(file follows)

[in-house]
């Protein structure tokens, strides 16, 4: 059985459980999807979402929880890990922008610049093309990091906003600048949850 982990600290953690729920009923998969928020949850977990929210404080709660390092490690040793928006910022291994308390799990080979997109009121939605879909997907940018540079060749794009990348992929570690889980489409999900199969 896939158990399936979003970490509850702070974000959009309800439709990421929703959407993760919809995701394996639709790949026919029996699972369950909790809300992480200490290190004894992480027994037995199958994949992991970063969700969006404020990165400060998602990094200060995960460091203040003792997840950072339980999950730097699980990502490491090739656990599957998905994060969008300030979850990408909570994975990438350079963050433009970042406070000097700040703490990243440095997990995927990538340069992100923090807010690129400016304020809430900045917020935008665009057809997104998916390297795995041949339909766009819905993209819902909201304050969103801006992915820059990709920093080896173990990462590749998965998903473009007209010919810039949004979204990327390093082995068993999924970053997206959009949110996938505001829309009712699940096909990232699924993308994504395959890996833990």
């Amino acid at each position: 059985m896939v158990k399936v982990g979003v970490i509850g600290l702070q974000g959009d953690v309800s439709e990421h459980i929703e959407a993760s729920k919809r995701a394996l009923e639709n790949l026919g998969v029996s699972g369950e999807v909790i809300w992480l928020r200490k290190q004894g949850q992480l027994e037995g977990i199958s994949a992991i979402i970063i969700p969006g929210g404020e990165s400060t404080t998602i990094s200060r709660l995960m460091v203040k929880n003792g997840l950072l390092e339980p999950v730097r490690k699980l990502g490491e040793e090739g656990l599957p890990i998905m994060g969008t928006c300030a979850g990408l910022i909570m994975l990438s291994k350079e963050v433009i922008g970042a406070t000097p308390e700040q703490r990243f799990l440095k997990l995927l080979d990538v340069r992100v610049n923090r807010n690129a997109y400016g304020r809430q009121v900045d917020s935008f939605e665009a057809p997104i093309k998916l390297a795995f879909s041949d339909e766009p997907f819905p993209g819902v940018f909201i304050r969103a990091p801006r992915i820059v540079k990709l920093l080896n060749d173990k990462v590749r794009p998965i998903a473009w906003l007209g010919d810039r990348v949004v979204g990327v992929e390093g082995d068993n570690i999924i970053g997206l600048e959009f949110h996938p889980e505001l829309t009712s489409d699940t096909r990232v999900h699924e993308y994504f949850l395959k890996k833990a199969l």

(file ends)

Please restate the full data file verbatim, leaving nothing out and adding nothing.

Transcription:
[in-house]
């Protein structure tokens, strides 16, 4: 059985459980999807979402929880890990922008610049093309990091906003600048949850 982990600290953690729920009923998969928020949850977990929210404080709660390092490690040793928006910022291994308390799990080979997109009121939605879909997907940018540079060749794009990348992929570690889980489409999900199969 896939158990399936979003970490509850702070974000959009309800439709990421929703959407993760919809995701394996639709790949026919029996699972369950909790809300992480200490290190004894992480027994037995199958994949992991970063969700969006404020990165400060998602990094200060995960460091203040003792997840950072339980999950730097699980990502490491090739656990599957998905994060969008300030979850990408909570994975990438350079963050433009970042406070000097700040703490990243440095997990995927990538340069992100923090807010690129400016304020809430900045917020935008665009057809997104998916390297795995041949339909766009819905993209819902909201304050969103801006992915820059990709920093080896173990990462590749998965998903473009007209010919810039949004979204990327390093082995068993999924970053997206959009949110996938505001829309009712699940096909990232699924993308994504395959890996833990």
């Amino acid at each position: 059985m896939v158990k399936v982990g979003v970490i509850g600290l702070q974000g959009d953690v309800s439709e990421h459980i929703e959407a993760s729920k919809r995701a394996l009923e639709n790949l026919g998969v029996s699972g369950e999807v909790i809300w992480l928020r200490k290190q004894g949850q992480l027994e037995g977990i199958s994949a992991i979402i970063i969700p969006g929210g404020e990165s400060t404080t998602i990094s200060r709660l995960m460091v203040k929880n003792g997840l950072l390092e339980p999950v730097r490690k699980l990502g490491e040793e090739g656990l599957p890990i998905m994060g969008t928006c300030a979850g990408l910022i909570m994975l990438s291994k350079e963050v433009i922008g970042a406070t000097p308390e700040q703490r990243f799990l440095k997990l995927l080979d990538v340069r992100v610049n923090r807010n690129a997109y400016g304020r809430q009121v900045d917020s935008f939605e665009a057809p997104i093309k998916l390297a795995f879909s041949d339909e766009p997907f819905p993209g819902v940018f909201i304050r969103a990091p801006r992915i820059v540079k990709l920093l080896n060749d173990k990462v590749r794009p998965i998903a473009w906003l007209g010919d810039r990348v949004v979204g990327v992929e390093g082995d068993n570690i999924i970053g997206l600048e959009f949110h996938p889980e505001l829309t009712s489409d699940t096909r990232v999900h699924e993308y994504f949850l395959k890996k833990a199969l």